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Saturday, May 27, 2017

How an Arizona Parkinson's program for Spanish-speakers went global

, The Republic | May 26, 2017

The Phoenix-based program has expanded to 16 Spanish-speaking countries, focusing on communities where Parkinson's resources were previously "scarce or non-existent."

Maria Flores, 76, of El Mirage, takes a painting class designed to help retain motor skills 
for Parkinson's patients at the Muhammad Ali Parkinson Center in Phoenix on March 30, 
2017. (Photo: Cheryl Evans/The Republic)

The doctors didn't sugarcoat Onésimo López's Parkinson's diagnosis.
"They told us, 'You're about to experience something overwhelming, something terrible,' " said Carlota Dena, his wife.

What they didn't tell the couple was how to cope with the degenerative disease, marked by tremors, stiffness and balance problems. When López and Dena, both 54, asked for more details, "They just told us, 'It's in God's hands now,' " Dena said.

It took nearly a year — and traveling more than 1,100 miles — for the residents of Guamúchil, Mexico, to get a satisfying answer to that question. After Dena found the Muhammad Ali Parkinson Center online, the couple traveled 18 hours by bus to the Phoenix facility.

"I was scared to make the trip, especially with Onésimo just coming out of a depression," Dena said. "But when Claudia (Martínez, Hispanic-outreach coordinator for the center) came out to greet us, she gave us a really warm hug and told us, 'We're going to teach you about Parkinson's.' The next day, we were meeting with a team."

At that point, in July 2012, the Barrow Neurological Institute center's Hispanic-outreach program had been offering Spanish-language seminars, art and exercise classes, caregiver workshops, and support groups to Phoenix-area residents for five years.

Officials hadn't seriously considered connecting with Parkinson's patients beyond the country's borders. López and Dena's visit demonstrated an acute need for information in underserved parts of Spanish-speaking countries, Martínez said.

(Photo: Carlota Dena/Special for The Republic) 

Since then, the program has used webcasting and other online tools to expand to 16 other countries, establishing a network of patients and caregivers in communities where Parkinson's resources were "scarce or non-existent." Those local groups decide how they want to participate, making them extensions, rather than replicas, of the Phoenix initiative.

"It's really amazing to see how much people have done in order to get access to the information," Martínez said. "Little by little, the Spanish-speaking Parkinson’s community is becoming more active and united."

Experts estimate more than 10,000 people with Parkinson's disease live in Arizona.
Pinpointing the number of Hispanic Arizonans with Parkinson's is more difficult.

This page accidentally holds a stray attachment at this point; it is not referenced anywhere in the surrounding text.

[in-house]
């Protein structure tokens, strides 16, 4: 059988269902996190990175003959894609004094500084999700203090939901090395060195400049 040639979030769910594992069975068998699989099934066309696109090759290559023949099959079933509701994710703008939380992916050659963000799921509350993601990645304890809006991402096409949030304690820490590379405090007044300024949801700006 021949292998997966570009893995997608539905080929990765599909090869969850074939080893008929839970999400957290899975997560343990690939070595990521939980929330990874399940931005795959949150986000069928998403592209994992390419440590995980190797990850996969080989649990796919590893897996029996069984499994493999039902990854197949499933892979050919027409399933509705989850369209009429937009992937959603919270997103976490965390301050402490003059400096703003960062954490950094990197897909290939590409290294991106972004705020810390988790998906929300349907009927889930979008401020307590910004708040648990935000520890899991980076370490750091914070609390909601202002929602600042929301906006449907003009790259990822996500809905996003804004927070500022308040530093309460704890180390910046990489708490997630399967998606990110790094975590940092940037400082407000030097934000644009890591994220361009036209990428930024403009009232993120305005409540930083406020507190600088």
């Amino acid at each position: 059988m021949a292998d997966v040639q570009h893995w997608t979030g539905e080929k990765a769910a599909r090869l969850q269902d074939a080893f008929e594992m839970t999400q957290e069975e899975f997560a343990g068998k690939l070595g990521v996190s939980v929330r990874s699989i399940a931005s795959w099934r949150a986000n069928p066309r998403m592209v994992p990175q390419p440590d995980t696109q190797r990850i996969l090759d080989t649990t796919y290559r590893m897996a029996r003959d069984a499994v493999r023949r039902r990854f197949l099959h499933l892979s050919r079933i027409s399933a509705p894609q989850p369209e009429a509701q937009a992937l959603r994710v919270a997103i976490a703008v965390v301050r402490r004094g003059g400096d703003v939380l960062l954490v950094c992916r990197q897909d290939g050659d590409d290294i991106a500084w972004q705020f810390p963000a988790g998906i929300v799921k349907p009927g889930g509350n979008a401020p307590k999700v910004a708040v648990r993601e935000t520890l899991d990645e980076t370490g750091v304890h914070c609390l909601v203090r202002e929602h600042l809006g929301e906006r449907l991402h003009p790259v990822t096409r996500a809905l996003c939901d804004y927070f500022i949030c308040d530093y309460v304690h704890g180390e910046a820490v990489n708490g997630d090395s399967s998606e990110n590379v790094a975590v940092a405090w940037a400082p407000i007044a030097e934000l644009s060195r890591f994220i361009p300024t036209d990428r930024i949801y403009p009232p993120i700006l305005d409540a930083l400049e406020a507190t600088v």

Linguistic barriers or cultural preferences, such as an inclination toward homeopathic remedies, "may prevent members of the Hispanic community from seeking medical care or being properly diagnosed," said Holly Shill, movement-disorder neurologist and director of the Muhammad Ali Parkinson Center. "But … because we know the Hispanic community is at higher risk than other minorities for getting Parkinson’s disease, it is likely that the number is quite large."

From the start, the Hispanic-outreach program's mostly free offerings catered to the "cultural sensitivities" of Spanish-speaking patients, while maintaining the Alis' vision of providing services to everyone regardless of their ability to pay. 

Over 10 years, the program has drawn Phoenix-area patients from Mexico, El Salvador, Guatemala, Ecuador and Peru.

"We didn't build the program to just be a translation of our existing (English-language) services," Martínez said. "We had the idea of reshaping them according to the culture, and also creating new services to meet needs that weren't being met for the Latino community."

For instance, the "Promotores" volunteers provide educational home visits in Spanish to families who are "isolated" because of transportation issues, fear or other obstacles. The volunteers teach tips on living with the disease using a story featuring a Hispanic family with a father who has Parkinson’s.

The program named its Spanish-language support groups "Comadres" and "Compadres" ("Friends") to address some Hispanic patients' reluctance to expose vulnerabilities to strangers. The names convey the "idea of sharing with friends or peers in a very not-intimidating setting," Martínez said.

The center also delivers Spanish-language seminars and conferences in a different format than those in English, encouraging relatives of all ages to accompany patients. Certified volunteers care for children, teenage volunteers lead activities for other teens and center officials deliver presentations for adults.
"In Latino families, many times you have three generations living in the same household, and the younger generations are pretty involved in care-taking," Martínez said. "This way, everybody feels welcome."


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